Start your day smarter with a dossier on the most important world news, rounded off with a shot of intriguing and offbeat stories. Like the president, you deserve no less.
Dec 23, 2021
The FDA approved the use of Pfizer’s Paxlovid yesterday, the world's first anti-COVID treatment in pill form. Millions carrying student loan debt breathed a sigh of relief as the Biden administration extended its popular moratorium on student loan payments by 90 days. Early studies out of the U.K. and South Africa show a 30% to 70% reduction in hospitalizations due to omicron compared with earlier waves of the variant. And the House select committee investigating the January 6 riots has tapped Rep. Jim Jordan of Ohio for questioning in his possible role in the attacks. All this and more in today’s Presidential Daily Brief.
1 - Bring It on Home
Groundbreaking pill makes COVID-19 treatment a lot easier
The FDA gave the green light yesterday to Pfizer’s new drug Paxlovid. Taken orally in pill form after infection with the virus, the drug has shown only mild side effects and a 90% reduction in hospitalizations and deaths for patients most at risk. The FDA emphasized that the drug is not meant to replace the vaccine, but will be prescribed for home use to stave off the worst symptoms in the unvaccinated. The pill has been authorized for people aged 12 and up who are symptomatic, have tested positive for the virus and face a high risk of hospitalization. (Source: AP)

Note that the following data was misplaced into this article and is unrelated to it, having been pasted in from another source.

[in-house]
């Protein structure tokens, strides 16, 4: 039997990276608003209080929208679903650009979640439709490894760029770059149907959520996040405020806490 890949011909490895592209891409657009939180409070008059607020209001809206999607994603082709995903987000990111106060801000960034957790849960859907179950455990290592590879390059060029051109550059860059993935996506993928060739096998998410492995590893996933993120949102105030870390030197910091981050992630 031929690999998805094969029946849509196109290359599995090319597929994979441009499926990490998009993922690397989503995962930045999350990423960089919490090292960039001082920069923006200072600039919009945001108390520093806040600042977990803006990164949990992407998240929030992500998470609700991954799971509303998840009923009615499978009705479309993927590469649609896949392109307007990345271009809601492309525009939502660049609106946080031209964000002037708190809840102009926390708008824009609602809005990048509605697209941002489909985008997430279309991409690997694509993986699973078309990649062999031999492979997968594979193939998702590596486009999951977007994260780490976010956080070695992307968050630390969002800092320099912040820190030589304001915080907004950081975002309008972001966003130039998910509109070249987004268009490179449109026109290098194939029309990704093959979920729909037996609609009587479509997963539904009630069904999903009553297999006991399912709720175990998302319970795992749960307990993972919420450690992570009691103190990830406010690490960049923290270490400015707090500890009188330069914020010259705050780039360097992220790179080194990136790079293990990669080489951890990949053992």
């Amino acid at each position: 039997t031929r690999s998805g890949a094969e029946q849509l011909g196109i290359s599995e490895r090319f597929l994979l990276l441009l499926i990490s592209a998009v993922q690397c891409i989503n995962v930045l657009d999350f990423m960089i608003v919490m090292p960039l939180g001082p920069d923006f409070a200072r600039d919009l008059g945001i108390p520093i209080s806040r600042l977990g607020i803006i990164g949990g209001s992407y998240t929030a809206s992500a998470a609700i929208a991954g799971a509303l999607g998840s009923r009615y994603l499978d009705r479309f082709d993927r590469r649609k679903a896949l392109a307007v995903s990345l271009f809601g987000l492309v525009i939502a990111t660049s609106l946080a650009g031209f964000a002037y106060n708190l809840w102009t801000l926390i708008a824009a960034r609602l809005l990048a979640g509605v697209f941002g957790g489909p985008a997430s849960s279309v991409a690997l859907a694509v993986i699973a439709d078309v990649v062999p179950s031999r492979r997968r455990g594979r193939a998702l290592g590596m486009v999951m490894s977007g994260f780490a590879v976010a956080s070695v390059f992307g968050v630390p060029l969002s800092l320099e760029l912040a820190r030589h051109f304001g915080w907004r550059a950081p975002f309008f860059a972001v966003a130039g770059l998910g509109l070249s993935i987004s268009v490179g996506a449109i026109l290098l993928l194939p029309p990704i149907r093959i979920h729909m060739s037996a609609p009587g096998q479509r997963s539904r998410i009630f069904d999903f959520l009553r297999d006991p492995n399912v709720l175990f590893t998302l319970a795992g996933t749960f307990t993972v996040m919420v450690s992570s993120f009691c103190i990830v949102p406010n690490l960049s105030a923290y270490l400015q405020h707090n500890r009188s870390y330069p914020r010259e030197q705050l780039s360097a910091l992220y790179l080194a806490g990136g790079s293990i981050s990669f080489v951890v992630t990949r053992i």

2 - A Welcome Reprieve
Biden extends deadline for student loan payments from January to May
The millions with lingering student loan debt breathed a temporary sigh of relief yesterday as the popular moratorium on student loan payments was extended from Jan. 31 to May 1. Reversing its previous stance, the Biden administration cited the worsening pandemic and a period for those hardest hit to benefit from a recovering economy as reason enough to delay the resumption of payments. Senate Majority Leader Chuck Schumer and Sen. Elizabeth Warren released a statement approving of the move, but encouraged President Biden to go further and cancel $50,000 in student debt to “help close the wealth gap.” (Source: Axios)
3 - A Ray of Hope
Studies suggest omicron is more contagious but less intense
Early studies out of the U.K. and South Africa, both hard hit by omicron, show a 30% to 70% reduction in hospitalizations compared with earlier waves of the variant. The news comes after countries everywhere have been bowled over by the speed at which omicron seems to spread. Though news of the newer variant’s milder symptoms in healthy individuals is hopeful, its high case numbers could still overwhelm hospitals. Once hospitalized, patients with omicron generally show the same outcomes as patients with other variants, according to the South African study. Neither study focused on elderly or at-risk individuals. (Source: BBC)